Objective.-To evaluate the efficacy and tolerability of naratriptan, a novel 5-HT1 agonist, in the acute treatment of migraine.
Design/Methods.-Six hundred thirteen migraineurs, diagnosed according to International Headache Society criteria, treated a single migraine attack with naratriptan tablets (2.5 mg, 1 mg, 0.25 mg, or 0.1 mg) or placebo in a randomized, double-blind, placebo-controlled, parallel-group study conducted at 54 United States centers. At dosing and at predetermined intervals beginning 30 minutes postdose, patients recorded migraine pain severity, clinical disability, and presence of associated migraine symptoms. Safety measures included adverse events, physical examinations, vital signs, ECGs, and clinical laboratory tests.
Results.-Headache relief (moderate or severe pain at dosing reduced to mild or no pain) 4 hours postdose was reported in 60% of patients receiving naratriptan 2.5 mg compared with 50%, 35%, 32%, and 34% of patients receiving naratriptan 1 mg, 0.25 mg, 0.1 mg, and placebo, respectively ( P < <0.05 naratriptan 2.5 mg and 1 mg versus placebo, 1 mg versus 0.1 mg, and 2.5 mg versus 0.1 mg and 0.25 mg). Clinical disability 4 hours postdose was reported as mild or none for 70% of patients receiving naratriptan 2.5 mg compared with 63%, 47%, 48%, and 48% of patients receiving naratriptan 1 mg, 0.25 mg, 0.1 mg, or placebo, respectively ( P <0.05 naratriptan 2.5 mg and 1 mg versus placebo, 1 mg versus 0.1 mg, and 2.5 mg versus 0.1 mg and 0.25 mg). Four-hour efficacy for absence of nausea, photophobia, and phonophobia was similar to efficacy for headache relief at each dose. The adverse event profile of each dose of naratriptan was similar to that of placebo. No clinically relevant change in any safety measure was reported.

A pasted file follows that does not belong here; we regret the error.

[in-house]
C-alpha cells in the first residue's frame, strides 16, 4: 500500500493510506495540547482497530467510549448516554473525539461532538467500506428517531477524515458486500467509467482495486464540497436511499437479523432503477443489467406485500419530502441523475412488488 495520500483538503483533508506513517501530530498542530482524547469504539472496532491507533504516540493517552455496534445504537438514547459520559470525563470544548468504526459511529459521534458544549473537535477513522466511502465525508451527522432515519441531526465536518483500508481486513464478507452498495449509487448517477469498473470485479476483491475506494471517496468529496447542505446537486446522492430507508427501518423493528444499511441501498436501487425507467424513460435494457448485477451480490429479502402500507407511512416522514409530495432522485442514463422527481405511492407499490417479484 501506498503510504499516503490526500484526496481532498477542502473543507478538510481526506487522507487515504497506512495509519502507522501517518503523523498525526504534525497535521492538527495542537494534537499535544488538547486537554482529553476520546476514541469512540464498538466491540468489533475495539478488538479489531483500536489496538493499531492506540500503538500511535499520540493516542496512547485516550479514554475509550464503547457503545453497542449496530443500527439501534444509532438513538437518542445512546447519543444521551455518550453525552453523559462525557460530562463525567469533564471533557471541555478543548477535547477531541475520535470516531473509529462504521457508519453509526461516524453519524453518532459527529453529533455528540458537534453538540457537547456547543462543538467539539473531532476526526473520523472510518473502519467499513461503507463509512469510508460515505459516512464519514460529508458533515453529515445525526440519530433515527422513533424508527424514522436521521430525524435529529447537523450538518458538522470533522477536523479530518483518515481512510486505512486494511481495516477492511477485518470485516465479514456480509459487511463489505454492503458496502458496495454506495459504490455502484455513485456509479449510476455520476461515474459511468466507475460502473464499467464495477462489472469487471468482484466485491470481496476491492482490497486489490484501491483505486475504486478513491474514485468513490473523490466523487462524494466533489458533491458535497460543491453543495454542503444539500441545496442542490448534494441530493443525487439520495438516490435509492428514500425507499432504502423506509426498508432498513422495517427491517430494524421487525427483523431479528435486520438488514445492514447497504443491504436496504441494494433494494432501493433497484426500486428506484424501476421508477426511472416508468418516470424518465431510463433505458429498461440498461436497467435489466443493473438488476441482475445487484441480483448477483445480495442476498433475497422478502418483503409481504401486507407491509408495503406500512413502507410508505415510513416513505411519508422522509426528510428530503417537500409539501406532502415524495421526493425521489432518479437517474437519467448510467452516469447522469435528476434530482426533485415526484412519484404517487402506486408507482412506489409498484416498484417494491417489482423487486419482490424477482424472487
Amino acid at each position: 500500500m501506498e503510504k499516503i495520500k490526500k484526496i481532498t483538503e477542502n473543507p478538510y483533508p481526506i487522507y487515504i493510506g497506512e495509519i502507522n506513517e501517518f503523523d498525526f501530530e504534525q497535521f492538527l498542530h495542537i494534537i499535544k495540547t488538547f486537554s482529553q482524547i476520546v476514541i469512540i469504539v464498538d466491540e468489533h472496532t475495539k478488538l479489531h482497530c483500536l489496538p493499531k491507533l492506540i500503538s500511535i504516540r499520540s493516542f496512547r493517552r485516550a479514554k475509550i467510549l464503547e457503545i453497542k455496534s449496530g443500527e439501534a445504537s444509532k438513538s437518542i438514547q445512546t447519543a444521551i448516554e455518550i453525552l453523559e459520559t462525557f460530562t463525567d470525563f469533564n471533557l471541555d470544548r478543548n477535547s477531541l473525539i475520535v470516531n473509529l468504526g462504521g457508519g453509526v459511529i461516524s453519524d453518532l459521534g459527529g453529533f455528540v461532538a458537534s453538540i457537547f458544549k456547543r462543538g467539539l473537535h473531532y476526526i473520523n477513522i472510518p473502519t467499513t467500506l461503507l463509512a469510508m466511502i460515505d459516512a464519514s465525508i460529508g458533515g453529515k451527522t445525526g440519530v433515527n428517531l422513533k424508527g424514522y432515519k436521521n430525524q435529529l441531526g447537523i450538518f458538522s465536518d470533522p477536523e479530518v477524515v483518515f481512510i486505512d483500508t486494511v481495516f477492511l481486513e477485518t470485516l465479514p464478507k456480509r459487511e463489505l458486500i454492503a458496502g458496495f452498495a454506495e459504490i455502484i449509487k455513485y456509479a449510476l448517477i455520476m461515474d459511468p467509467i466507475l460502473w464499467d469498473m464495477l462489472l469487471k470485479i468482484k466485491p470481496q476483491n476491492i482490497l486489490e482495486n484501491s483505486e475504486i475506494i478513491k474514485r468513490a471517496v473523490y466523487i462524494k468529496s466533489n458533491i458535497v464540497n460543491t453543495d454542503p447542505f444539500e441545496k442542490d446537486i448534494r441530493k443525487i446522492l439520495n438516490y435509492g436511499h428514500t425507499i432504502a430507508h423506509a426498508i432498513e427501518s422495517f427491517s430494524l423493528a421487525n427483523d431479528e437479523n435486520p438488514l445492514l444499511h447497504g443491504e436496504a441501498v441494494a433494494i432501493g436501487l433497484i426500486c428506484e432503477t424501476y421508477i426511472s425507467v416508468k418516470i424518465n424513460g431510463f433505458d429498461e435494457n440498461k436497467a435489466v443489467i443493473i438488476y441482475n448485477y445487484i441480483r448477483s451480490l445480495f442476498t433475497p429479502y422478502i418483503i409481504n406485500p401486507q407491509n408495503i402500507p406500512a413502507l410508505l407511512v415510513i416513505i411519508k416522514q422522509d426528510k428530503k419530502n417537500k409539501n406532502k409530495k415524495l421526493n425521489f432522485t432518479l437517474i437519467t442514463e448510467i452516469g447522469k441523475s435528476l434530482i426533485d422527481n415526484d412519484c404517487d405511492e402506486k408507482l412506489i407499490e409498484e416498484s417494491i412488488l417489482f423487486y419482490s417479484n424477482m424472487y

Conclusions.-Naratriptan is effective and well tolerated for the acute treatment of migraine. The 2.5-mg dose appears to offer the optimum ratio of efficacy to tolerability.